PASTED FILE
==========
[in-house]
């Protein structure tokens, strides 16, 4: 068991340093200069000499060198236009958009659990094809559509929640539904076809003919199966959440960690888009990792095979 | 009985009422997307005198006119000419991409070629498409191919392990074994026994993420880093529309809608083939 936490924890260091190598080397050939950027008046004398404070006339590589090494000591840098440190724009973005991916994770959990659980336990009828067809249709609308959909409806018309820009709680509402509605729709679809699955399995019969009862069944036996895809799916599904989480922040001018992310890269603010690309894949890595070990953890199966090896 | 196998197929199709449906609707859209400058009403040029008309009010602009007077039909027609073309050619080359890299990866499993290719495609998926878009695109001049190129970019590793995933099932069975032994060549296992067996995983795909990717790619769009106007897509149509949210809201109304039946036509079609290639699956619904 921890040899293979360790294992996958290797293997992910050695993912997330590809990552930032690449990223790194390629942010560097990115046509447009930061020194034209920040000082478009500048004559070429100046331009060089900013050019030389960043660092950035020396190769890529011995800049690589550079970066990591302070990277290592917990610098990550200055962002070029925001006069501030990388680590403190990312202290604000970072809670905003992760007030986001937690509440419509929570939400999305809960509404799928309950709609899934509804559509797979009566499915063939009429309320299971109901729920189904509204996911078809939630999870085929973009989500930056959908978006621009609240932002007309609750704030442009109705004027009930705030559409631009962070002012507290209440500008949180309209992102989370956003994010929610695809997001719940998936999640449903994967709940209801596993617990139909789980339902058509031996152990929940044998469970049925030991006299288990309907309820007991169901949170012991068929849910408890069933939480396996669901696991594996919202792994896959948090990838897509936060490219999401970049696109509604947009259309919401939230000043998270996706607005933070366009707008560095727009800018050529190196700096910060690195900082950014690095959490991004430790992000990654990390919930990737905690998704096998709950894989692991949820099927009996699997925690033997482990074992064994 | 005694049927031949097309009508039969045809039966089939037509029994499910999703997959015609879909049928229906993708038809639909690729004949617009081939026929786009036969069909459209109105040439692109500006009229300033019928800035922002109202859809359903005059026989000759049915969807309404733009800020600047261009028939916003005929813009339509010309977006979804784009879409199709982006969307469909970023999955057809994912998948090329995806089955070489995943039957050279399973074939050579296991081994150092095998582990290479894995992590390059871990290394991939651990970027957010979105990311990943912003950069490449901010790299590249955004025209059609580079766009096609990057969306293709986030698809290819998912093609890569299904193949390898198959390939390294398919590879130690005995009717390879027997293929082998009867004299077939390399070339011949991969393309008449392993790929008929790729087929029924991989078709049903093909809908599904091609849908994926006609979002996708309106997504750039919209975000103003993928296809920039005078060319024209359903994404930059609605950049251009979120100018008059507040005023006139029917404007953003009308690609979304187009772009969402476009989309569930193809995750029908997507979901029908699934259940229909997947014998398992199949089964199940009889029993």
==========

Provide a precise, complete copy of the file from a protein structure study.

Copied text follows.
[in-house]
């Protein structure tokens, strides 16, 4: 068991340093200069000499060198236009958009659990094809559509929640539904076809003919199966959440960690888009990792095979 | 009985009422997307005198006119000419991409070629498409191919392990074994026994993420880093529309809608083939 936490924890260091190598080397050939950027008046004398404070006339590589090494000591840098440190724009973005991916994770959990659980336990009828067809249709609308959909409806018309820009709680509402509605729709679809699955399995019969009862069944036996895809799916599904989480922040001018992310890269603010690309894949890595070990953890199966090896 | 196998197929199709449906609707859209400058009403040029008309009010602009007077039909027609073309050619080359890299990866499993290719495609998926878009695109001049190129970019590793995933099932069975032994060549296992067996995983795909990717790619769009106007897509149509949210809201109304039946036509079609290639699956619904 921890040899293979360790294992996958290797293997992910050695993912997330590809990552930032690449990223790194390629942010560097990115046509447009930061020194034209920040000082478009500048004559070429100046331009060089900013050019030389960043660092950035020396190769890529011995800049690589550079970066990591302070990277290592917990610098990550200055962002070029925001006069501030990388680590403190990312202290604000970072809670905003992760007030986001937690509440419509929570939400999305809960509404799928309950709609899934509804559509797979009566499915063939009429309320299971109901729920189904509204996911078809939630999870085929973009989500930056959908978006621009609240932002007309609750704030442009109705004027009930705030559409631009962070002012507290209440500008949180309209992102989370956003994010929610695809997001719940998936999640449903994967709940209801596993617990139909789980339902058509031996152990929940044998469970049925030991006299288990309907309820007991169901949170012991068929849910408890069933939480396996669901696991594996919202792994896959948090990838897509936060490219999401970049696109509604947009259309919401939230000043998270996706607005933070366009707008560095727009800018050529190196700096910060690195900082950014690095959490991004430790992000990654990390919930990737905690998704096998709950894989692991949820099927009996699997925690033997482990074992064994 | 005694049927031949097309009508039969045809039966089939037509029994499910999703997959015609879909049928229906993708038809639909690729004949617009081939026929786009036969069909459209109105040439692109500006009229300033019928800035922002109202859809359903005059026989000759049915969807309404733009800020600047261009028939916003005929813009339509010309977006979804784009879409199709982006969307469909970023999955057809994912998948090329995806089955070489995943039957050279399973074939050579296991081994150092095998582990290479894995992590390059871990290394991939651990970027957010979105990311990943912003950069490449901010790299590249955004025209059609580079766009096609990057969306293709986030698809290819998912093609890569299904193949390898198959390939390294398919590879130690005995009717390879027997293929082998009867004299077939390399070339011949991969393309008449392993790929008929790729087929029924991989078709049903093909809908599904091609849908994926006609979002996708309106997504750039919209975000103003993928296809920039005078060319024209359903994404930059609605950049251009979120100018008059507040005023006139029917404007953003009308690609979304187009772009969402476009989309569930193809995750029908997507979901029908699934259940229909997947014998398992199949089964199940009889029993």